Van Lingle Mungooooooo

December 23, 2014

DAVE FRISHBERG

DAVE FRISHBERG

When I bought the 2008 Jetta I’m driving now, I was disappointed but not surprised to find that it did not have a cassette-tape player. Having been born in the era of 78 rpm records, I have long since accepted the fact that sound technology changes every two or three days. Still, I was nonplussed about all the music now trapped on all those cassettes. I have thought about throwing them away but, fortunately, I never did. I say “fortunately,” because I recently learned how easy it is to transfer the sound from those tapes to CDs (which, I know, are another fading medium). One of the first tapes I transferred was something called “Baseball Musak,” a collection of songs and other recordings having to do with our national game.

VAN LINGLE MUNGO

VAN LINGLE MUNGO

Among the cuts on that tape is a jazz tune called “Van Lingle Mungo,” which was written by pianist-composer David Frishberg and released in 1969. Frishberg had composed a melody but couldn’t satisfy himself with lyrics. During this same period, Frishberg leafed through a baseball reference book and came across the name of Van Lingle Mungo, a pugnacious guy who pitched in the major leagues from 1931 to 1945. Mungo’s full name fit perfectly into the cadence of the last seven beats of Frishberg’s melody. After discovering that, Frishberg scoured baseball’s calico past and composed a lyric for his song consisting almost entirely of thirty-seven players’ names, including such melodic monikers as Augie Bergamo, Frenchy Bordagaray, and Sigmund Jakucki.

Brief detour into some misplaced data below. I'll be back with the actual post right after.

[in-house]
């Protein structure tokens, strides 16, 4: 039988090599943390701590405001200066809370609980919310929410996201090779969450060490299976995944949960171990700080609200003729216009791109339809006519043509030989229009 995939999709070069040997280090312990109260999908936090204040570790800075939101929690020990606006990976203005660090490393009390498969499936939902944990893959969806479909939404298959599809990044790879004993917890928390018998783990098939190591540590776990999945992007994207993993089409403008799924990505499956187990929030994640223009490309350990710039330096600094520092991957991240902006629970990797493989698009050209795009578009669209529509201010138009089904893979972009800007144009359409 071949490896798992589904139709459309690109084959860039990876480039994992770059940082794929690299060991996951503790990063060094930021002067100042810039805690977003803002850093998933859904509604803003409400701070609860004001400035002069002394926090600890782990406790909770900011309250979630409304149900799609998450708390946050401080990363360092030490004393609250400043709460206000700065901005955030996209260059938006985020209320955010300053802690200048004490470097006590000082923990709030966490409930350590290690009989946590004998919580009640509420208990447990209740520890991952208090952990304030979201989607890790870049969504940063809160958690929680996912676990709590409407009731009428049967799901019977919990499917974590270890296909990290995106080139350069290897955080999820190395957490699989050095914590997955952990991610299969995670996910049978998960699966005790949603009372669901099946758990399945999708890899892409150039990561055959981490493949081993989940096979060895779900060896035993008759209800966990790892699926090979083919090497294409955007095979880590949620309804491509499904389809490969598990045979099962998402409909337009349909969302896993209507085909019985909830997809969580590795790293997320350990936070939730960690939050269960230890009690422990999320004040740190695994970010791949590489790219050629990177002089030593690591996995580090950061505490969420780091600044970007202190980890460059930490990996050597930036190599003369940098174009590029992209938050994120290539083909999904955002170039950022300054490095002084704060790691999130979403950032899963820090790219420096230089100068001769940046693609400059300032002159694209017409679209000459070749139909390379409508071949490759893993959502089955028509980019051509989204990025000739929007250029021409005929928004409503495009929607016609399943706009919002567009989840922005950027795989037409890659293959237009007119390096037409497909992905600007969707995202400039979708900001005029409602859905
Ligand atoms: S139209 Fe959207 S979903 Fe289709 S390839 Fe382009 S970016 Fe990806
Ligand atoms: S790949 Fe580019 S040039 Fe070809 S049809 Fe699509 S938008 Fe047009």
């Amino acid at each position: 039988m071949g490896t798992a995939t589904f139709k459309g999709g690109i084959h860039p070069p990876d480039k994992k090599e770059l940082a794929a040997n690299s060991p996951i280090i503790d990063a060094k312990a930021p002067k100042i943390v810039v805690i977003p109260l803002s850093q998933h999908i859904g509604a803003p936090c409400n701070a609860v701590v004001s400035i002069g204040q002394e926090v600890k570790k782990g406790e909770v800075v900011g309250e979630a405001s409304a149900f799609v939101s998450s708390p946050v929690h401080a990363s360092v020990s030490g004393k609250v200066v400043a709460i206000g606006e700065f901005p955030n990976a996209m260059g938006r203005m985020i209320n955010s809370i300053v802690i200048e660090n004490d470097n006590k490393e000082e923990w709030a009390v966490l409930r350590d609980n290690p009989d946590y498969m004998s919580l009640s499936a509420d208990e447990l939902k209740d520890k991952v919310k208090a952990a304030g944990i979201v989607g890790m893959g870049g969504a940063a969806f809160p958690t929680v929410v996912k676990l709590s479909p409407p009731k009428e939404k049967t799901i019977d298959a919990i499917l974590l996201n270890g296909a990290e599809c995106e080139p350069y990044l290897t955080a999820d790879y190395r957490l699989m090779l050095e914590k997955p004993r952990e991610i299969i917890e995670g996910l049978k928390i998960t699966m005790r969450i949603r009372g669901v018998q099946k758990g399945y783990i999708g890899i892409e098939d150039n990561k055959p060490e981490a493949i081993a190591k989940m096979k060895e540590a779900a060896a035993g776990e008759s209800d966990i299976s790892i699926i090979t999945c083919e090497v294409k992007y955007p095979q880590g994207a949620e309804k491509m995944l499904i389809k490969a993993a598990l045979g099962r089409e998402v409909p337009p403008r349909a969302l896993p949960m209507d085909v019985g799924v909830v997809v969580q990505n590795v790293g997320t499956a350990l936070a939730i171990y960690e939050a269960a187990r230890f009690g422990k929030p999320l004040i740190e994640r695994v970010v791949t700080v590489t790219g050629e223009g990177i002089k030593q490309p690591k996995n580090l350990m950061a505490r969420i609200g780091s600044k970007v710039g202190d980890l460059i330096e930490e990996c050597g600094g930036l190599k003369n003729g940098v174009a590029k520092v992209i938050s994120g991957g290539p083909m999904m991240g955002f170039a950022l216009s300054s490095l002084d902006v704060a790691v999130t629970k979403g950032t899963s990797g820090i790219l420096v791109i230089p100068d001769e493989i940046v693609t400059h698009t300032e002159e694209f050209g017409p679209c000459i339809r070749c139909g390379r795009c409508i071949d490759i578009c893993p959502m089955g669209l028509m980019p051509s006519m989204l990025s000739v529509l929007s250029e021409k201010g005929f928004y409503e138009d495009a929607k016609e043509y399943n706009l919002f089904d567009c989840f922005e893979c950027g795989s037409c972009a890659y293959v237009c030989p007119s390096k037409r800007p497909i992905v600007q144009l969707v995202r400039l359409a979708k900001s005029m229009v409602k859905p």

FRENCHY BORDAGARAY

FRENCHY BORDAGARAY

The result of this improbable combination was described by music critic Ira Gitler as “one of the best jazz works of the 70s.” The song, which one might imagine listening too while sipping a lonely gin-and-tonic in a dark and careworn lounge, has a haunting quality that oddly has as much to do with the names as with the melody.
Van Lingle Mungo, by the way, was a pitcher of some consequence. He averaged 16 wins per season from 1932 through 1936. He struck out 238 batters in 1936, leading the National League. He was on the NL All-Star team in 1934, 1936, and 1937. He suffered an arm injury in 1937 and won only 13 major league games in the next six years. Still, he has a winning lifetime record (120-115) and a respectable lifetime earned-run average (.347) — both enviable achievements.